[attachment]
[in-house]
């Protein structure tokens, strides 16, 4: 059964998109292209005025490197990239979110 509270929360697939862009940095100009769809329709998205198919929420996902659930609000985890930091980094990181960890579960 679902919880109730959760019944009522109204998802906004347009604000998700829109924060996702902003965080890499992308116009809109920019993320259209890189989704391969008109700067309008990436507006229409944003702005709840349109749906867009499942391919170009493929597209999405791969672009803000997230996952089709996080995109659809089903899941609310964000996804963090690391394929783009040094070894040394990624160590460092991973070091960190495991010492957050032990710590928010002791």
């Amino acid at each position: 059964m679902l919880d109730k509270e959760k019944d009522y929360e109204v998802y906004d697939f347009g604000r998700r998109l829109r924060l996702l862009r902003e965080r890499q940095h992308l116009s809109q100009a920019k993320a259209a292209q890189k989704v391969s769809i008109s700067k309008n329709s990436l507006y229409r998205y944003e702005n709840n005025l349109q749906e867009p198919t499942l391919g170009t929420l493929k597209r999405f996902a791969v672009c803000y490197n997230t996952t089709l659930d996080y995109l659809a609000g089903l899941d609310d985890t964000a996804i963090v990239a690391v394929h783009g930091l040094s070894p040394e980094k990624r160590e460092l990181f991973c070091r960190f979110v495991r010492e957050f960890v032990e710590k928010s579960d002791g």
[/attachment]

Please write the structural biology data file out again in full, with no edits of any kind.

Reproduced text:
[in-house]
């Protein structure tokens, strides 16, 4: 059964998109292209005025490197990239979110 509270929360697939862009940095100009769809329709998205198919929420996902659930609000985890930091980094990181960890579960 679902919880109730959760019944009522109204998802906004347009604000998700829109924060996702902003965080890499992308116009809109920019993320259209890189989704391969008109700067309008990436507006229409944003702005709840349109749906867009499942391919170009493929597209999405791969672009803000997230996952089709996080995109659809089903899941609310964000996804963090690391394929783009040094070894040394990624160590460092991973070091960190495991010492957050032990710590928010002791």
């Amino acid at each position: 059964m679902l919880d109730k509270e959760k019944d009522y929360e109204v998802y906004d697939f347009g604000r998700r998109l829109r924060l996702l862009r902003e965080r890499q940095h992308l116009s809109q100009a920019k993320a259209a292209q890189k989704v391969s769809i008109s700067k309008n329709s990436l507006y229409r998205y944003e702005n709840n005025l349109q749906e867009p198919t499942l391919g170009t929420l493929k597209r999405f996902a791969v672009c803000y490197n997230t996952t089709l659930d996080y995109l659809a609000g089903l899941d609310d985890t964000a996804i963090v990239a690391v394929h783009g930091l040094s070894p040394e980094k990624r160590e460092l990181f991973c070091r960190f979110v495991r010492e957050f960890v032990e710590k928010s579960d002791g």